Tackling Your Consumption

An obligation for bike parking and e-bike charging points

by | Nov 3, 2021

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On 28 September 2021, the European Commission published new guidelines for the Energy Efficiency First (EE1st) principle, with favourable mentions towards cycling. The guidelines assert that modal shift and an obligation for bike parking and e-bike charging points in building codes are effective ways to reduce energy consumption in the European Union (EU).

Road transport, for example, is currently responsible for 72% of the transport sector’s greenhouse gas (GHG) emissions. Meanwhile, buildings are responsible for about 40% of the EU’s total energy consumption and for 36% of its GHG emissions. As stated by the Commission, “the reduction of energy consumption is directly linked to the climate neutrality objective.”

Automated energy distribution systems, among others, are one such way that an office building can manage their energy consumption. Another simpler method of reducing your organisation’s energy consumption is to travel to work by bike, be it fully pedal-powered or electric-powered. Glasgow City Council have recently introduced measures that will enable its citizens to dramatically reduce their energy consumption – the ambitious plans will add 270km of high-quality cycleways to the existing network and ensure that all schools are within 400m of main active travel routes, whilst no home will be further than 800m from a segregated cycle lane. Initiatives such as those seen in Glasgow directly address the issue of high scope 3 emissions.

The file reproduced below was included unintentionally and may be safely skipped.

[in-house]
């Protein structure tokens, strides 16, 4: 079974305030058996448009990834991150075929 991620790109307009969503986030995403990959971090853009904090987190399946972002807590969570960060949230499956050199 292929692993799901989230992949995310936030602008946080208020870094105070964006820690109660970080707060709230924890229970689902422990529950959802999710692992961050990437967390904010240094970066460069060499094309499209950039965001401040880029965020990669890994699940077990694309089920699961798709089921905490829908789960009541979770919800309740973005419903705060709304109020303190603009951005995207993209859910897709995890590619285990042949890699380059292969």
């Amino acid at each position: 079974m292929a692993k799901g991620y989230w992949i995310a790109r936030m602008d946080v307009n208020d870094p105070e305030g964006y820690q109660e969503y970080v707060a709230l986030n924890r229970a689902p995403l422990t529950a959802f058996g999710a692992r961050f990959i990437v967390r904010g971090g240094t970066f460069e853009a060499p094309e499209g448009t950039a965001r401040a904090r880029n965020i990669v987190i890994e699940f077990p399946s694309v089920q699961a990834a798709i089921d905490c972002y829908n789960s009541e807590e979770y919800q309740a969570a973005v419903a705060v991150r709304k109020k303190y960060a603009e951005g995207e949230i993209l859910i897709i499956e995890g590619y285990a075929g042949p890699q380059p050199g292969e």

Tackling Your Consumption scope
Tackling Your Consumption Scope

A company’s greenhouse gas emissions are categorised into three “scopes”. Scope 1 are direct emissions from owned or controlled sources. Scope 2 are indirect emissions from the generation of purchased energy. Scope 3 are all indirect emissions that occur in the value chain. As such, emissions produced by a person’s commute to work are classified as Scope 3 emissions. Research shows that the cost of carbon (heavily influenced by using cars to commute) has gone from €4 a tonne in 2017 to €6 a tonne today. If not addressed, this will add substantially to the cost of doing business.

So while Irish infrastructural developments are not yet as advanced as our neighbours in Scotland, Cycling Solutions Ireland are on hand to help cut your organisation’s Scope 3 emissions – our sustainable transport mobility strategies are tailored to the every need of your organisation.

Contact us at [email protected] or [email protected], to begin your transformation today.

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